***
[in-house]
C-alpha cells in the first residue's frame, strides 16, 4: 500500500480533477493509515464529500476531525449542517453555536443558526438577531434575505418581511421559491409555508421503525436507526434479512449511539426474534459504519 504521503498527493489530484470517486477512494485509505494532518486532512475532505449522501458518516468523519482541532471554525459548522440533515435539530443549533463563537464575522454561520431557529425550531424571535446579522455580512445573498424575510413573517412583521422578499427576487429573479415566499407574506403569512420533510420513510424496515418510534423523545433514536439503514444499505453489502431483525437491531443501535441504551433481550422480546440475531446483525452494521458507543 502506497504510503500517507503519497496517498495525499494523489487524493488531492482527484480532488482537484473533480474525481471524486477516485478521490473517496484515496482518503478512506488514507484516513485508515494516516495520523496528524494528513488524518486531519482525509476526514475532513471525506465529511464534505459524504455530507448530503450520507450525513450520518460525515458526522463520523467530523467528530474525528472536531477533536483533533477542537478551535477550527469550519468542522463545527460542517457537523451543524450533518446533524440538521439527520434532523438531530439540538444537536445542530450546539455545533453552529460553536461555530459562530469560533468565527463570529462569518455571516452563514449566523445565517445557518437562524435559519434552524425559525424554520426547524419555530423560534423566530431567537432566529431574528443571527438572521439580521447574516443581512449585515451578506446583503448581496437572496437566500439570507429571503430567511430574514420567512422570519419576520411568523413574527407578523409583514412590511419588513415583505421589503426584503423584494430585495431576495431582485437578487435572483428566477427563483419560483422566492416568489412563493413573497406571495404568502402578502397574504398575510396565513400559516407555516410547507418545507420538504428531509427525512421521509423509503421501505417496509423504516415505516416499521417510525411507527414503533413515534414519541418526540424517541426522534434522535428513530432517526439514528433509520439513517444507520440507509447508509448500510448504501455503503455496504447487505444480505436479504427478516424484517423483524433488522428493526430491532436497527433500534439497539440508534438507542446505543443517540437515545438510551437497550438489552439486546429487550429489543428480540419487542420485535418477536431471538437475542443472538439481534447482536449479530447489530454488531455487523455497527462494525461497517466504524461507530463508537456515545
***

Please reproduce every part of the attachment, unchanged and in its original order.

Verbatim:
[in-house]
C-alpha cells in the first residue's frame, strides 16, 4: 500500500480533477493509515464529500476531525449542517453555536443558526438577531434575505418581511421559491409555508421503525436507526434479512449511539426474534459504519 504521503498527493489530484470517486477512494485509505494532518486532512475532505449522501458518516468523519482541532471554525459548522440533515435539530443549533463563537464575522454561520431557529425550531424571535446579522455580512445573498424575510413573517412583521422578499427576487429573479415566499407574506403569512420533510420513510424496515418510534423523545433514536439503514444499505453489502431483525437491531443501535441504551433481550422480546440475531446483525452494521458507543 502506497504510503500517507503519497496517498495525499494523489487524493488531492482527484480532488482537484473533480474525481471524486477516485478521490473517496484515496482518503478512506488514507484516513485508515494516516495520523496528524494528513488524518486531519482525509476526514475532513471525506465529511464534505459524504455530507448530503450520507450525513450520518460525515458526522463520523467530523467528530474525528472536531477533536483533533477542537478551535477550527469550519468542522463545527460542517457537523451543524450533518446533524440538521439527520434532523438531530439540538444537536445542530450546539455545533453552529460553536461555530459562530469560533468565527463570529462569518455571516452563514449566523445565517445557518437562524435559519434552524425559525424554520426547524419555530423560534423566530431567537432566529431574528443571527438572521439580521447574516443581512449585515451578506446583503448581496437572496437566500439570507429571503430567511430574514420567512422570519419576520411568523413574527407578523409583514412590511419588513415583505421589503426584503423584494430585495431576495431582485437578487435572483428566477427563483419560483422566492416568489412563493413573497406571495404568502402578502397574504398575510396565513400559516407555516410547507418545507420538504428531509427525512421521509423509503421501505417496509423504516415505516416499521417510525411507527414503533413515534414519541418526540424517541426522534434522535428513530432517526439514528433509520439513517444507520440507509447508509448500510448504501455503503455496504447487505444480505436479504427478516424484517423483524433488522428493526430491532436497527433500534439497539440508534438507542446505543443517540437515545438510551437497550438489552439486546429487550429489543428480540419487542420485535418477536431471538437475542443472538439481534447482536449479530447489530454488531455487523455497527462494525461497517466504524461507530463508537456515545